Atrophy of the kidney
May be due to atherosclerosis.
Glomerular filtration rate
May decrease by 50%.
Tubular exchange
There is less efficient tubular exchange of substances, conservation of water and sodium, and suppression of antidiuretic hormone secretion in the presence of hypo-osmolality. May also cause decreased reabsorption of glucose from the filtrate, which can cause 1+ proteinurias and glycosurias not to be of major diagnostic significance.
Urinary retention
Emptying of the bladder is more difficult.
Urinary incontinence
Is not a normal outcome of aging, some stress incontinence may occur because of a weakening of the pelvic diaphragm, particularly in multiparous women.
Sperm count
May be reduced
Penis function
Venous and arterial sclerosis and fibroelastosis of the corpus spongiosum can affect the penis with age. The older man does not lose the physical capacity to achieve erections or ejaculations, although orgasm and ejaculation tend to be less intense.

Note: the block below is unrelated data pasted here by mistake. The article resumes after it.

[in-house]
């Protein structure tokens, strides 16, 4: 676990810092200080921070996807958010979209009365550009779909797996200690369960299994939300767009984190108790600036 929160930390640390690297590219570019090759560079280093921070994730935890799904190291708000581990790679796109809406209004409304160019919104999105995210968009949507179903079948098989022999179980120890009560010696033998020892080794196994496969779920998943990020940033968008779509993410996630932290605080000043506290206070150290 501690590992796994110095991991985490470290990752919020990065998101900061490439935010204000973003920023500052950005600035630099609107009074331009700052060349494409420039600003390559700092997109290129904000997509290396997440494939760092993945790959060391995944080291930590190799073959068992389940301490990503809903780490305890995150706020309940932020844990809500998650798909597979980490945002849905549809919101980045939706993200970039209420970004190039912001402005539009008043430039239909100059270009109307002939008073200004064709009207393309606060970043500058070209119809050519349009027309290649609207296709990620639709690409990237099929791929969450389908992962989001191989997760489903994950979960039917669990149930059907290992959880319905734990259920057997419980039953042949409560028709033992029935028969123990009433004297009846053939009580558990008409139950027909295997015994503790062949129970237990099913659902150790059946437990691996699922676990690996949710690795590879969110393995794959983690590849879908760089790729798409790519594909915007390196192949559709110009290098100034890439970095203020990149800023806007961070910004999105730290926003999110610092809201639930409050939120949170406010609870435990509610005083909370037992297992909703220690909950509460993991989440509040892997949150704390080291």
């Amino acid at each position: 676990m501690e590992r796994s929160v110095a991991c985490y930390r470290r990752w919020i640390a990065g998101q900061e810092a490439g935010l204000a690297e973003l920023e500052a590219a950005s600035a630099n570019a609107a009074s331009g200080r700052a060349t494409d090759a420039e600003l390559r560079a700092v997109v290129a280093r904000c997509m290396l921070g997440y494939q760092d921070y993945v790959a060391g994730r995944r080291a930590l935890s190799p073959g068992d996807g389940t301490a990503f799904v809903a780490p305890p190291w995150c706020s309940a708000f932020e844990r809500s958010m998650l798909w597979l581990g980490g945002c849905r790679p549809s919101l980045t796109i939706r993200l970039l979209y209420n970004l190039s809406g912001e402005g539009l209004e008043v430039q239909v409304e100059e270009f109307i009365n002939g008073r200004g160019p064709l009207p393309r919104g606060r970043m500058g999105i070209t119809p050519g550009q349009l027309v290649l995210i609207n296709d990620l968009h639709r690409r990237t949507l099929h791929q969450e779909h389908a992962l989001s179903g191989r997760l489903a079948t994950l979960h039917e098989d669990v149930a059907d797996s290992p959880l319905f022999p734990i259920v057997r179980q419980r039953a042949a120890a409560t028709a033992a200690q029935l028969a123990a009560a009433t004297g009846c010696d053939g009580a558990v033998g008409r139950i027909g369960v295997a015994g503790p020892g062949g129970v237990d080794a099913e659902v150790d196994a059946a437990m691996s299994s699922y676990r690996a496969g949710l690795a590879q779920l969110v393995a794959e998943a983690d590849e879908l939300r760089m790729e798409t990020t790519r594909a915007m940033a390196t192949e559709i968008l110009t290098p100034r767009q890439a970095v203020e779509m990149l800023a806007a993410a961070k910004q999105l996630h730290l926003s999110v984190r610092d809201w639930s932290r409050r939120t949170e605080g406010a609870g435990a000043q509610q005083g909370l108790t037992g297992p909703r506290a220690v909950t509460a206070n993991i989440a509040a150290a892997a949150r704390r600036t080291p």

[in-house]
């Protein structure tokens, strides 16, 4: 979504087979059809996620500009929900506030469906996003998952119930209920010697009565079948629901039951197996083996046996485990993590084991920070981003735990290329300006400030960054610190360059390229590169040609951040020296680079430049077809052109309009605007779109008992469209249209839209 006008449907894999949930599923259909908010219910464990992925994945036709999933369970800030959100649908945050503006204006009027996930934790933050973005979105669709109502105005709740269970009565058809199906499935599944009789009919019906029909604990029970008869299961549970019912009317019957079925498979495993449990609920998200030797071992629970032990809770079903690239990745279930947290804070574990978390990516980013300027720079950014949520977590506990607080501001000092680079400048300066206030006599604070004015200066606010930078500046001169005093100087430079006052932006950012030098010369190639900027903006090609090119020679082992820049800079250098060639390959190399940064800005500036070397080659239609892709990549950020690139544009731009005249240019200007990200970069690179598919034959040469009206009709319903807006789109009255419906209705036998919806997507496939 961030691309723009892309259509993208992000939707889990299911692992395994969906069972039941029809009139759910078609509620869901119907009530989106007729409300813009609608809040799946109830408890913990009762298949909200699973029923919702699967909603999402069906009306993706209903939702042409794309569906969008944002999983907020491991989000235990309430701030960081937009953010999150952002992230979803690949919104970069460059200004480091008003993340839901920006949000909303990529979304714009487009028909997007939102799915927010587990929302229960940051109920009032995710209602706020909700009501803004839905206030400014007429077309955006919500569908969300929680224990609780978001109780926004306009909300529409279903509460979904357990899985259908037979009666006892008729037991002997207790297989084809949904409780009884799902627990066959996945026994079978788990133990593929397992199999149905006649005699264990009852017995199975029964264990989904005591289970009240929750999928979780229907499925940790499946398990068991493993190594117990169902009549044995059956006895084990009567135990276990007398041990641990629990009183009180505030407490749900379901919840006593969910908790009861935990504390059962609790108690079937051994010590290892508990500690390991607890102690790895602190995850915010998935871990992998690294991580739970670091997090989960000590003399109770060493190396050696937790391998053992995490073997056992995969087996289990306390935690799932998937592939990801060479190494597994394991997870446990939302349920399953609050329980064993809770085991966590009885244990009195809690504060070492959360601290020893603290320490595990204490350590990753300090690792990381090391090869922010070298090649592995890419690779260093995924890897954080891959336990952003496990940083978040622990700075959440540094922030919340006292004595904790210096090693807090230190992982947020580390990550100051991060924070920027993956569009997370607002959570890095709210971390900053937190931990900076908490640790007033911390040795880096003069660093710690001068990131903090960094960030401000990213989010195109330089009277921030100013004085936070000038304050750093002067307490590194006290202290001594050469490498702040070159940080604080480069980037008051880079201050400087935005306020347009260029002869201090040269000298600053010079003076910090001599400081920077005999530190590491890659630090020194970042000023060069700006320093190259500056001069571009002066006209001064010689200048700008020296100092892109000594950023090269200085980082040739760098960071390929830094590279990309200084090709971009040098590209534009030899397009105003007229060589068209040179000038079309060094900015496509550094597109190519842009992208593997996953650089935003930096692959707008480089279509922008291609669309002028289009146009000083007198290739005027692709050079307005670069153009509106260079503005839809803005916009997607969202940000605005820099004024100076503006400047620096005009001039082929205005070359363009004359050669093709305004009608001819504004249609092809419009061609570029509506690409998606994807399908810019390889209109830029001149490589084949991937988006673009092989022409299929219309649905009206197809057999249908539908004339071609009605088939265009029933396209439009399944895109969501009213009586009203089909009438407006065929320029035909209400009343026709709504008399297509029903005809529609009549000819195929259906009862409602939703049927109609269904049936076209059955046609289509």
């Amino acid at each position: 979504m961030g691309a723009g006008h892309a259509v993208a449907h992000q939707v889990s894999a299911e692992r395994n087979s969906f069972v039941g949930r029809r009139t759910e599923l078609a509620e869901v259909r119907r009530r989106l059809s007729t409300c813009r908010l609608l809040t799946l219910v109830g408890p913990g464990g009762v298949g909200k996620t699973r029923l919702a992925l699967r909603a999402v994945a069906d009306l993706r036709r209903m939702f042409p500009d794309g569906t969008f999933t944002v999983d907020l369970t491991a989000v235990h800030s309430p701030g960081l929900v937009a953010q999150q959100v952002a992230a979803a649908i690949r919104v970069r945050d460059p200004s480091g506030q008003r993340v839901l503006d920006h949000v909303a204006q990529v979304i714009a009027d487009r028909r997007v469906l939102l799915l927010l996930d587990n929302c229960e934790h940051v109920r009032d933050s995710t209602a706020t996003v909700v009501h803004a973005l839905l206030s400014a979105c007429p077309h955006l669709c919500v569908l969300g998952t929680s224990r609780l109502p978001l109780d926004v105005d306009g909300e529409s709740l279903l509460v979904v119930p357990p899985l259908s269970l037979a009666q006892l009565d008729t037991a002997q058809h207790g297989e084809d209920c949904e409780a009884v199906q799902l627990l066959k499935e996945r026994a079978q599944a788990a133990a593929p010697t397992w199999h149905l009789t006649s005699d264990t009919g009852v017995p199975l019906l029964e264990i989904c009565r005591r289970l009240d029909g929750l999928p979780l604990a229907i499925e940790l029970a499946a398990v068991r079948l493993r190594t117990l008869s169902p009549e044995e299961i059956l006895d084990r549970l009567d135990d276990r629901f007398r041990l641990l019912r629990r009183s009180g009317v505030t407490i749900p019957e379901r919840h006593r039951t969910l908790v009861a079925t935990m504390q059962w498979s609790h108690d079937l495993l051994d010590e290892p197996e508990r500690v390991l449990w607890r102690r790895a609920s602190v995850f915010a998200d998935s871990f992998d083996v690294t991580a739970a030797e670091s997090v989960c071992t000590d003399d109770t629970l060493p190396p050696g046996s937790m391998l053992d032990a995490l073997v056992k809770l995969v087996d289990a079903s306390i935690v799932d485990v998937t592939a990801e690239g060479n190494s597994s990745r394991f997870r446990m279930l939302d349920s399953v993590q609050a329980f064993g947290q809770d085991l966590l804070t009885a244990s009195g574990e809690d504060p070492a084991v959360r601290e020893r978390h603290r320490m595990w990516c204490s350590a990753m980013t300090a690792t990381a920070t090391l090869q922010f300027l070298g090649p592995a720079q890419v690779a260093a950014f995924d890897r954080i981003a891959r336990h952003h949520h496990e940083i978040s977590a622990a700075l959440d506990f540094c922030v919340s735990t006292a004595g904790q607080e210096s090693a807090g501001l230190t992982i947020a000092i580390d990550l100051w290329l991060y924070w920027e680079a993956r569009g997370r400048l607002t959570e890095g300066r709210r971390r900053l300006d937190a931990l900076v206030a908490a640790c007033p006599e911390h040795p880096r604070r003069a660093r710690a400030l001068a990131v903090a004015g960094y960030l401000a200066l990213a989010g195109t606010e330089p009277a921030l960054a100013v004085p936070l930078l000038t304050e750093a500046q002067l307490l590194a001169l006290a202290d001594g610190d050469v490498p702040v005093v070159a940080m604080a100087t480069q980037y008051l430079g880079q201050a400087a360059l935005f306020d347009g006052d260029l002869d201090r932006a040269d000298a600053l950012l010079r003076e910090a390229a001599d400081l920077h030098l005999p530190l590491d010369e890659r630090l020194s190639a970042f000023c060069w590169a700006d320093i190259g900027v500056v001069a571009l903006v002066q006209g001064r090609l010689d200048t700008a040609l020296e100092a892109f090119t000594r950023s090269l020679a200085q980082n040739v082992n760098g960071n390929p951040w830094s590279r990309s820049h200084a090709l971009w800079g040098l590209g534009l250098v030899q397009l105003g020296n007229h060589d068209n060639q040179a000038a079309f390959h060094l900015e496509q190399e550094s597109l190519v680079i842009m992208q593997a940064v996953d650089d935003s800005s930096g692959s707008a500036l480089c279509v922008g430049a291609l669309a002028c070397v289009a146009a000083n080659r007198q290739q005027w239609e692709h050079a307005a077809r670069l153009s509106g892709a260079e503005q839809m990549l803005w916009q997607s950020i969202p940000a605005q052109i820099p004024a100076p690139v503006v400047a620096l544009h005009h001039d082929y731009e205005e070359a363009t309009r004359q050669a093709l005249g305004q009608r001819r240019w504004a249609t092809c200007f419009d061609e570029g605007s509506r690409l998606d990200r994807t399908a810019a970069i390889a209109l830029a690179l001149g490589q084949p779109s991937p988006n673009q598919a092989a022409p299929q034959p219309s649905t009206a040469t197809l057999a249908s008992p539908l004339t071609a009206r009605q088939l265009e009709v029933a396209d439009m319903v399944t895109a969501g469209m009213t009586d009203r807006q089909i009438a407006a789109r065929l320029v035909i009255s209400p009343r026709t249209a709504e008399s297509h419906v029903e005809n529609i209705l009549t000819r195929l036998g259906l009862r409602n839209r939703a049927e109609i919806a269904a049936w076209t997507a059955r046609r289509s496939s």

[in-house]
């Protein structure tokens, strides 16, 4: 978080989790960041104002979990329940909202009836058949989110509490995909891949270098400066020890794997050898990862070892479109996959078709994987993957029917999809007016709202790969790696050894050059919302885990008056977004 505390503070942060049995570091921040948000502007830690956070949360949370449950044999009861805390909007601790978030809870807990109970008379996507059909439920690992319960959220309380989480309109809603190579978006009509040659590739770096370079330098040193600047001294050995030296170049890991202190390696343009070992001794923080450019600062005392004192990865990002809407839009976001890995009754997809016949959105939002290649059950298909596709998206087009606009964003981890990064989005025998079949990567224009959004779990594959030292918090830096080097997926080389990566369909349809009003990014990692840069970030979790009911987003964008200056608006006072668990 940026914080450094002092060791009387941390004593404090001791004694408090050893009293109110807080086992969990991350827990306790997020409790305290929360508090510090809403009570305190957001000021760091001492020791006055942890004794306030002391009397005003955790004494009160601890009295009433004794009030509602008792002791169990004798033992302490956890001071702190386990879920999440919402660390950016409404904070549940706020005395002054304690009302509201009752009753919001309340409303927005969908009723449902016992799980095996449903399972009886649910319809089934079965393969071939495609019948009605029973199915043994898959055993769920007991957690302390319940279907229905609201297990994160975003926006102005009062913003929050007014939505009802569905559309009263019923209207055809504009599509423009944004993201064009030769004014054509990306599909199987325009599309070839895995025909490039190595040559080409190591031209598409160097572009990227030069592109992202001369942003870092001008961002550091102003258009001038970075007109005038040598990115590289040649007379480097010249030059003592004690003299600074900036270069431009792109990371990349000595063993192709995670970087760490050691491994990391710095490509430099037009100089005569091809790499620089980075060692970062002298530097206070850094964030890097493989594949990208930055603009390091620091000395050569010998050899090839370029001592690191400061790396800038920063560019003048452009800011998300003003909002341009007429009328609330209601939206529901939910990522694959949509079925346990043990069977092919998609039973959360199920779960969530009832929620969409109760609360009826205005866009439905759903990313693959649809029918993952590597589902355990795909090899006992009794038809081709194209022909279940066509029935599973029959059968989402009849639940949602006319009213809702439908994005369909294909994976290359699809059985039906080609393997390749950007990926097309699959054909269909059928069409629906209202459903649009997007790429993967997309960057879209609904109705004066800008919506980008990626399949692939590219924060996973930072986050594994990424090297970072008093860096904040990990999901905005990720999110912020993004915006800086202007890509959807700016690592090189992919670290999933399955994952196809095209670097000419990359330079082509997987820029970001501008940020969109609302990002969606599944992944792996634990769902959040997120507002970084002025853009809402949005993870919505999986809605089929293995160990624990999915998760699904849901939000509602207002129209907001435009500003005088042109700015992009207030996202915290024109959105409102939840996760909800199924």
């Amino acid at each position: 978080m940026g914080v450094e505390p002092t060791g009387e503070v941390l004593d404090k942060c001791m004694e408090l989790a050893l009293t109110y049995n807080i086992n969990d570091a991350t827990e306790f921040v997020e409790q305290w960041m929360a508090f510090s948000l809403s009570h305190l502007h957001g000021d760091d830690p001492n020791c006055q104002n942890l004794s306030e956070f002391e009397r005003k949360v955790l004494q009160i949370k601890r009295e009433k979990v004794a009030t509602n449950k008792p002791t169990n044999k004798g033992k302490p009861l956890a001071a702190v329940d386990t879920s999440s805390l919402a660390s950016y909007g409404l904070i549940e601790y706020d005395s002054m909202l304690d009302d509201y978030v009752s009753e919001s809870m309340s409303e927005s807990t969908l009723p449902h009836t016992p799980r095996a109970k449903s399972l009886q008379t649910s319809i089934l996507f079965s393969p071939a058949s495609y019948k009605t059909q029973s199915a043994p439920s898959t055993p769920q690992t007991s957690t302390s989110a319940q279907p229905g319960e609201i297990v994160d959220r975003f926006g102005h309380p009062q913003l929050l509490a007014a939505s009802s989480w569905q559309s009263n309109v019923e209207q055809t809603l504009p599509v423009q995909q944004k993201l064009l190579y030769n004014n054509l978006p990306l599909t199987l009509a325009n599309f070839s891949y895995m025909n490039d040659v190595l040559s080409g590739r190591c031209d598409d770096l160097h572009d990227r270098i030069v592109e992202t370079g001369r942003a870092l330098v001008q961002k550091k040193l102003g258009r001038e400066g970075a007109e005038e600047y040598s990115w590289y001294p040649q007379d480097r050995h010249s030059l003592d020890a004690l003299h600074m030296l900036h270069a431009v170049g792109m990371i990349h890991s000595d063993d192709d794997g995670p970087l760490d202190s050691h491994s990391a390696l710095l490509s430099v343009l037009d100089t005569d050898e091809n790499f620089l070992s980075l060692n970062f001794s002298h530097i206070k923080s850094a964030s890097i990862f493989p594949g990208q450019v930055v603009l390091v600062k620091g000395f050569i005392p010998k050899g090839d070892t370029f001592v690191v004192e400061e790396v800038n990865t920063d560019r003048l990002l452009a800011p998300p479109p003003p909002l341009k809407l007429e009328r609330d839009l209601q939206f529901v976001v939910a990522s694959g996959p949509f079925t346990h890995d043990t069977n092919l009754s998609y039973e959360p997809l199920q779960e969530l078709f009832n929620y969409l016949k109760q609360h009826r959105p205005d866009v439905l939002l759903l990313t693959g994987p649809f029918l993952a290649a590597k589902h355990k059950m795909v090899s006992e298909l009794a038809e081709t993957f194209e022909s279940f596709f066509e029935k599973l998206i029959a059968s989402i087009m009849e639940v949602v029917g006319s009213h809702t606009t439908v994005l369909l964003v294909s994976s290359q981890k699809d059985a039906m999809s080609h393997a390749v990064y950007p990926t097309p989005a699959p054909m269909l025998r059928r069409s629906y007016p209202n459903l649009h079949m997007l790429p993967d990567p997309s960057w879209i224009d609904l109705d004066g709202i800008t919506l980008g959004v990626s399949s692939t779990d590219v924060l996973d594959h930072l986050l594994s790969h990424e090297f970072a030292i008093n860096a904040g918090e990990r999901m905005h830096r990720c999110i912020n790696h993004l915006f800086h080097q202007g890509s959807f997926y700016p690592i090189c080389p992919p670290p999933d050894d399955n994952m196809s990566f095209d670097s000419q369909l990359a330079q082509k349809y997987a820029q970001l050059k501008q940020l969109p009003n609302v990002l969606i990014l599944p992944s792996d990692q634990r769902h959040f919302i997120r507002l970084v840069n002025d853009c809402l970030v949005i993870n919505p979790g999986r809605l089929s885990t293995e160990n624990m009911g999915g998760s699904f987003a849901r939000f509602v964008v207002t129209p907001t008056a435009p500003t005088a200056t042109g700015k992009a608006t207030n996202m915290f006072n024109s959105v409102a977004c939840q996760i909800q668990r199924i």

Prostatic enlargment
Occurs in most older men, may cause problems with urinary frequency. Is most often benign.
Vaginal epithelium
Becomes thin and vascular.
The endometrium continues to respond to hormonal stimulation, which can be responsible for incidents of postmenopausal bleeding in older women on estrogen therapy.
Estrogen depletion
Causes a weakening of pelvic floor muscles, which can lead to an involuntary release of urine.
Fibrous tissue
Replaces muscle tissue. Muscle cramping frequently occurs.
The age-related loss of muscle mass, strength, and function, is mostly seen in inactive persons.
Shrink and harden, which causes a decrease in tendon jerks.
Bone density
Decreases at a rate of 0.5% each year after the third decade of life.